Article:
Manmohan Singh’s engagement with Washington!
The unintended consequences!
Manmohan Singh goes to Japan and China
Now, once again a trip to Washington’s on the agenda.
Perhaps, a last farewell to a friend who loves India and the Indian people love him so much, we mean George Bush!
The time is rather grim for the world. The international financial crisis is taking its toll on almost every country. As for India, the meltdown is particularly hurting. The US economic slowdown is finally catching up every sector in India, banking sector, stock market, civil aviation sector and particularly the mood in the IT sector is rather serious. There is a visible tension on the face of everyone engaged in the sector, from the IT companies to the thousands of employees. Reports in the daily press tell us how every young man and woman is spending sleepless nights expecting pink slips and they simply have to quit any day!
This is the mood and in this rather somber and a bit confused mood, only Dr.Manmohan Singh seems to be busy traveling.
He came back from Japan and China and now already preparations are on to fly out to Washington in the third week of November.
Of course a Prime Minister of any country has always a busy agenda and more so the Indian Prime Minister.
International meltdown and the 44-nation Asia-Europe summit meeting in Beijing saw the Indian Prime Minister in an expansive mood. That is as good as far as it goes. In our view it didn’t go much far.
Our Prime Minister quoted Lord Keynes’s 1930s tome, the General Theory of Employment, Interest and Money. I found this rather amusing. I wonder whether he read the tome when he was at Cambridge as a student or at Oxford where he did his economic thesis. By the time I was there at Oxford where I used to run around Dr.Singh, a research student, Keynes’s theory was already out of date and we were asked to take the welfare state seriously. Dr.Singh’s own Oxford tutor and guide, I.M.D Little’s own text was our bible, the undergraduates.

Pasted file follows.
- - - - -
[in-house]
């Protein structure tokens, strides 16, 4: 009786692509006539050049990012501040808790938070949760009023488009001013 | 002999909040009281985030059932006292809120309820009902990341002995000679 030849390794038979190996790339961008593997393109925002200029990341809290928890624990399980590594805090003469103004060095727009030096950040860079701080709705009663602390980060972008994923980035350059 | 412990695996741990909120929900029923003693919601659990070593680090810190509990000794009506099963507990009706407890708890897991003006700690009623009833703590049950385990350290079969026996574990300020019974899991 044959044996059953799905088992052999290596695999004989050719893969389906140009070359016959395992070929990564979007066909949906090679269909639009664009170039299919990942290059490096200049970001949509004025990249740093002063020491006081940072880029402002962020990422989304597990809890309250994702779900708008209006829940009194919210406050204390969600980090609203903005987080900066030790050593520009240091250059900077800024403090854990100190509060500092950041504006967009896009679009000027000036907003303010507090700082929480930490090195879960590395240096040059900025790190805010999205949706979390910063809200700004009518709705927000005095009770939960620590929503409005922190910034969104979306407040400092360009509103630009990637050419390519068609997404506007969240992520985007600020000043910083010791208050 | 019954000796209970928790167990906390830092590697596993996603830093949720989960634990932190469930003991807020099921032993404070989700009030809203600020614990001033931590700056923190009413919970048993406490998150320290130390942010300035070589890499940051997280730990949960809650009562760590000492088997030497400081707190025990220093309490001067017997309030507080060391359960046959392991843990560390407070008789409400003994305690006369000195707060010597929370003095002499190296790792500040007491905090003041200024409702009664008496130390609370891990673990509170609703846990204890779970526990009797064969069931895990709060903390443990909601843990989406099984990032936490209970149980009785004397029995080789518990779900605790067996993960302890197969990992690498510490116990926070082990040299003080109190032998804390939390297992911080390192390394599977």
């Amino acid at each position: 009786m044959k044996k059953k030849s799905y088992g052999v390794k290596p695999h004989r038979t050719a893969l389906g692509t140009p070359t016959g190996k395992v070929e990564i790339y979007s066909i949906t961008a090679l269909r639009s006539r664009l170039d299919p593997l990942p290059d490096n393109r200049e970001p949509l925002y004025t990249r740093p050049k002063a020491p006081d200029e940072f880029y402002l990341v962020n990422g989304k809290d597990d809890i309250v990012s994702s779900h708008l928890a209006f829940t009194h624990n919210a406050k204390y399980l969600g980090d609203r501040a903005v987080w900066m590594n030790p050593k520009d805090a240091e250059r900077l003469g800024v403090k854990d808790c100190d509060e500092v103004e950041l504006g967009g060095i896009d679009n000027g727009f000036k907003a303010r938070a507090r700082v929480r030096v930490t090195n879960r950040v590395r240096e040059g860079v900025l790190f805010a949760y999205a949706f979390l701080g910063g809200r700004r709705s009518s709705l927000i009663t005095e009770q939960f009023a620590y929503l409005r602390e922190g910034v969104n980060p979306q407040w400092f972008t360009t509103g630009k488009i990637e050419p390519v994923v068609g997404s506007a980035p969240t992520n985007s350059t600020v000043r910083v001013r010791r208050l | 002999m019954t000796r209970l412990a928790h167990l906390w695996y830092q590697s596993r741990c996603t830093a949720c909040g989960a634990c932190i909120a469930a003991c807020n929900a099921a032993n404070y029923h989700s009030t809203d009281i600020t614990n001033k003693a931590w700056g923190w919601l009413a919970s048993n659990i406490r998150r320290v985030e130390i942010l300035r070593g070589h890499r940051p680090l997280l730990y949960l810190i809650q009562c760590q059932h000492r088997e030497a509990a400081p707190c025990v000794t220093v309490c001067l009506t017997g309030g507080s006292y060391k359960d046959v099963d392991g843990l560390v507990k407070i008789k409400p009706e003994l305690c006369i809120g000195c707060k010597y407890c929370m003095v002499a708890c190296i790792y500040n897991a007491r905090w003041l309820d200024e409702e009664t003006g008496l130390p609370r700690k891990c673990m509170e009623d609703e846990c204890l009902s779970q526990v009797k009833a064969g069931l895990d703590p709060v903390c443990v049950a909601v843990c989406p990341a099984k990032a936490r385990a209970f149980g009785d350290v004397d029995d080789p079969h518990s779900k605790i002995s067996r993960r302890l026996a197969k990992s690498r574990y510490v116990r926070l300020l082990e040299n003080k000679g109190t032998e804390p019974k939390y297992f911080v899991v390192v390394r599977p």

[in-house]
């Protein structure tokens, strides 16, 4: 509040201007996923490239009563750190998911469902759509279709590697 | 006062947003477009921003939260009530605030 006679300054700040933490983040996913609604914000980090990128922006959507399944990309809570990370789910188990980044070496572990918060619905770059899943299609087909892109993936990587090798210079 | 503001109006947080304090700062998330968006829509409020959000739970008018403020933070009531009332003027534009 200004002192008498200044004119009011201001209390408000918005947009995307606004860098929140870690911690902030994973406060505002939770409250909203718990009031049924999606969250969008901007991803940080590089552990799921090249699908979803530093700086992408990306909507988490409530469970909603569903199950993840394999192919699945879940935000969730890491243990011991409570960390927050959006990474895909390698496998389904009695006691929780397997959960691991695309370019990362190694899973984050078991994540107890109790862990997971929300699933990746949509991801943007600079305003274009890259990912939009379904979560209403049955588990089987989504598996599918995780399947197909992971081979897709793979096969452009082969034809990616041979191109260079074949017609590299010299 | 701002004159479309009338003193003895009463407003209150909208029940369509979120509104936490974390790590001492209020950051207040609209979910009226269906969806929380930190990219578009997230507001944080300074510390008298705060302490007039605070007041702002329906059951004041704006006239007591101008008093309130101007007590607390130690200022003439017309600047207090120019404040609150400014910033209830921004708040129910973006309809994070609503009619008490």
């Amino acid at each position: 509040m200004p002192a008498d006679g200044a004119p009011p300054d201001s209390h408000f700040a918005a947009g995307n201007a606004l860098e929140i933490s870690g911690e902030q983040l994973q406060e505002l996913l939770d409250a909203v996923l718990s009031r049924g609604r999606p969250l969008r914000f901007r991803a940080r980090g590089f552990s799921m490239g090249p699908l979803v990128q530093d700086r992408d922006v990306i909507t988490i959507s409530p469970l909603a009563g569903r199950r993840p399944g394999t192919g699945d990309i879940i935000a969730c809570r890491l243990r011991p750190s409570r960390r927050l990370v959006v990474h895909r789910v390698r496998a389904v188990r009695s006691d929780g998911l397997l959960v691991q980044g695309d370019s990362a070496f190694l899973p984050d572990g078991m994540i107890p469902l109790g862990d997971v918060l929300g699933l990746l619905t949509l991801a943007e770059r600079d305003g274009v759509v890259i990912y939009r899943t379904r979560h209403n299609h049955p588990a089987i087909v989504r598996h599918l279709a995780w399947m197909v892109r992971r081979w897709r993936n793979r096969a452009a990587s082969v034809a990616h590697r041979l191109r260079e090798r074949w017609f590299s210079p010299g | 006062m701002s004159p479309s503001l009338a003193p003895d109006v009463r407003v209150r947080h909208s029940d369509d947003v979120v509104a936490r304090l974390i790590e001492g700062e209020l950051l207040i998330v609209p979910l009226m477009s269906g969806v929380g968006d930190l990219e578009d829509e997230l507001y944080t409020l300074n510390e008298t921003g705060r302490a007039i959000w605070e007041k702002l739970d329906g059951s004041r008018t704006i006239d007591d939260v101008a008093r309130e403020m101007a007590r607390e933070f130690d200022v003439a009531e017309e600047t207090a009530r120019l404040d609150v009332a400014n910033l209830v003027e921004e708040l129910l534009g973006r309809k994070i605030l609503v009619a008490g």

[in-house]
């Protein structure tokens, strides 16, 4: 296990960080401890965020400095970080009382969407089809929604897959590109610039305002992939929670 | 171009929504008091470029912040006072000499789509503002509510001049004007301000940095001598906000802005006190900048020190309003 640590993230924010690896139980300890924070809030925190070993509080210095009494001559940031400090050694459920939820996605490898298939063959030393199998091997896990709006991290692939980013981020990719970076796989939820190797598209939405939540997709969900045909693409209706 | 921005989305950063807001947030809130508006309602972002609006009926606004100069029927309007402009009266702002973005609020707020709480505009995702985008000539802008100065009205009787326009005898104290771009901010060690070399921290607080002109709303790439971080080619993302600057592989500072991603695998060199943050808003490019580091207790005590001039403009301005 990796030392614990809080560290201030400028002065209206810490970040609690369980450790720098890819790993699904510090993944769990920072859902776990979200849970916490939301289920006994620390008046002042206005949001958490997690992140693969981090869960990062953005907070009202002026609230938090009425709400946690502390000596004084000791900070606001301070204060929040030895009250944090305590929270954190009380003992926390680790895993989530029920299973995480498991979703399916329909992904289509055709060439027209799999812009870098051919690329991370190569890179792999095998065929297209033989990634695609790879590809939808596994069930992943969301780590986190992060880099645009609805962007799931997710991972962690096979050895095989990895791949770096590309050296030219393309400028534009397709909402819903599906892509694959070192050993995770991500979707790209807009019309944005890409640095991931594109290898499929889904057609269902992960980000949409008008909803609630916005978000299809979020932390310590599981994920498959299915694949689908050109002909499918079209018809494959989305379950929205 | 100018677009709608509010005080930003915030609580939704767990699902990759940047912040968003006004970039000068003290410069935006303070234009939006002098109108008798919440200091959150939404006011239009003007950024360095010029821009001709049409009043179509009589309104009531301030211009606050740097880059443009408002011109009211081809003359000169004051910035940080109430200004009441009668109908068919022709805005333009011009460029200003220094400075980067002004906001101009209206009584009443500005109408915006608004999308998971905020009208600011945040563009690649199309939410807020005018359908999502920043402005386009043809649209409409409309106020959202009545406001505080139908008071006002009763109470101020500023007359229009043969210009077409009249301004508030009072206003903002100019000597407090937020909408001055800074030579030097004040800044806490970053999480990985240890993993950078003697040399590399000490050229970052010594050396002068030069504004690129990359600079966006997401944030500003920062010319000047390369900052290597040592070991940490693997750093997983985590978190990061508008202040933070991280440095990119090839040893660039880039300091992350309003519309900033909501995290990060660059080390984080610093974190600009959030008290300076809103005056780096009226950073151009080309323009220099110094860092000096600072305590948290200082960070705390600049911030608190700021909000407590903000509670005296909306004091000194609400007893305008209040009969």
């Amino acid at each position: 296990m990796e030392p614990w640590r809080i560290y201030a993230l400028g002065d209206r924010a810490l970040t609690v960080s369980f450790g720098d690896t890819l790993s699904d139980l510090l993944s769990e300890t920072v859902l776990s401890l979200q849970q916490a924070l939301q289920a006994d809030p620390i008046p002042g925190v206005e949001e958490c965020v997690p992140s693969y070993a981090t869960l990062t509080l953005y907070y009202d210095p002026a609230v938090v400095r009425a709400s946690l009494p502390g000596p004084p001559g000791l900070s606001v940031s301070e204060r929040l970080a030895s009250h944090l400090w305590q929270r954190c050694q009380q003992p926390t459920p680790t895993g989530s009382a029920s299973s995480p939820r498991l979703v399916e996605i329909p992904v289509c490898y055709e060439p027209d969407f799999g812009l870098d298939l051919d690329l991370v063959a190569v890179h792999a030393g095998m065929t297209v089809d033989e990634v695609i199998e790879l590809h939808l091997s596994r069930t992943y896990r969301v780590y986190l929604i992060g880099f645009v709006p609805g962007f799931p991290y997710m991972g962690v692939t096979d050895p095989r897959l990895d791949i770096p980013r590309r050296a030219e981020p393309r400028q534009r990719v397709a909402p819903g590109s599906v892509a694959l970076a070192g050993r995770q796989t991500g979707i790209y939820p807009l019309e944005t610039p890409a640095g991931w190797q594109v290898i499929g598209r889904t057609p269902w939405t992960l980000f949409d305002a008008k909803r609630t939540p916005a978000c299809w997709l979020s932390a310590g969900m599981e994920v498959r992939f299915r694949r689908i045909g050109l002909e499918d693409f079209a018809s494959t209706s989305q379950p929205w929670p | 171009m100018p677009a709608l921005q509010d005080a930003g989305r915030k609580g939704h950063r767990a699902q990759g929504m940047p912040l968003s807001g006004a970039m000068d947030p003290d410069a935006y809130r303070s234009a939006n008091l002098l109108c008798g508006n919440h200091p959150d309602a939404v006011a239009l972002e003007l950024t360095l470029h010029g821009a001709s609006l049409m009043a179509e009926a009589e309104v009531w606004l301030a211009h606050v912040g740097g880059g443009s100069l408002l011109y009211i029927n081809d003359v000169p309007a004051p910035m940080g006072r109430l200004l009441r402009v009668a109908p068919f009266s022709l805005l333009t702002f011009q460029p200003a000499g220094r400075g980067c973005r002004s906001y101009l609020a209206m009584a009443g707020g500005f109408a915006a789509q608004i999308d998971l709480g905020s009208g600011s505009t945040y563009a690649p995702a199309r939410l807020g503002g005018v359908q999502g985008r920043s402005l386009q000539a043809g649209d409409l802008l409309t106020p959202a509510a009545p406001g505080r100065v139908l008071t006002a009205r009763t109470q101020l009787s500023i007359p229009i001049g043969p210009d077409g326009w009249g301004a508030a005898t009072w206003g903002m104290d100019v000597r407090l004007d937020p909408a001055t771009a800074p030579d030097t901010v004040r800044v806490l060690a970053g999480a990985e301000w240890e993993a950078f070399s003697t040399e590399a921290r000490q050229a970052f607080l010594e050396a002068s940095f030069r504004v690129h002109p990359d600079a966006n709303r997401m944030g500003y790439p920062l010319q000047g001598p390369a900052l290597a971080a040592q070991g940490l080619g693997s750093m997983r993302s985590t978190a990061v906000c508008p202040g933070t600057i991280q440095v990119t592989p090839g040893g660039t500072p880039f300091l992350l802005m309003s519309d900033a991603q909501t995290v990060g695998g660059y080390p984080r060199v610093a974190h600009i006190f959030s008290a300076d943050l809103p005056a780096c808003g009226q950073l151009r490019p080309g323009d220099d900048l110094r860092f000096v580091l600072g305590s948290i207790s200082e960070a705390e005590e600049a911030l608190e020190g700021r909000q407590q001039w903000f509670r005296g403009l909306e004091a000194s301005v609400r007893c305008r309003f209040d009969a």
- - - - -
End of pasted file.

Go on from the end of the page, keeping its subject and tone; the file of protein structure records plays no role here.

The point is that no more government intervention in the working of the economies, both national and international, was becoming the norm and now to quote Keynes seems to be a bit pedantic and a bit irrelevant to the current crisis.
So, what the Asian-Europe summit suggested was nothing new or revolutionary and everybody blamed the American economy’s speculative fringe. Now, to call for IMF or the World Bank to do their work is also rather irrelevant. They would have intervened and since they don’t have the powers or the means they didn’t intervene.
What the American President George Bush did was the right thing, rather the inevitable response. May the Asian summit of 44 nations would have to co-operate with the USA and fall in line, so to say, to stem the further shakey nature of the international financial system.
As for the Indian economy, as the PM, says, it is inevitable that to some extent India too would be impacted for various reasons. One is the flight of capital. Second is the dependence of our economy, key sectors like the IT on the slowdown in the USA. There are other causes too.
Now, the point is what sort of economic growth India is promoting and who gains and who loses in such a meltdown?
It is here we have to take a hard look at the performance of the economy under the direction of Dr.Singh.
There is a feeling, rather growing feeling, that under Dr.Singh there are signs our economic growth priorities are dictated by the pressures and pulls of the emerging corporate interests. To such an extent that there are key ministers in the Cabinet, who seem to play the roles of brokers or lobbyists for particular corporate leaders. Civil aviation minister pleads for “bailout” for the civil aviation sector. Murali Deora for the Reliance and so on.
In fact, there is a perception that the senior bureaucrats are led to compromise with national interests to accommodate the American lobby interests, as unintended consequences of the Manmohan Singh government’s engagement with Washington over the civil nuclear agreement. This has led to certain weakening of the value system on which our whole edifice of the Indian political and economic and even the social system.
This is a vast subject and there is a need for many points of view.
The world is tired of the many ideologies of the past. Ideologies are better avoided. Not so many new ideas.
One such new idea and a new question is: how far India is maturing as a parliamentary democracy, a liberal and a more committed open society?
What is a liberal society? The very word “liberal” is suspected these days. It recalls the old, rather cold class society where the rich and the poor are recognised and even approved, though the individual liberty is rated high as a human aspiration and towards which the entire liberal social order is promoted.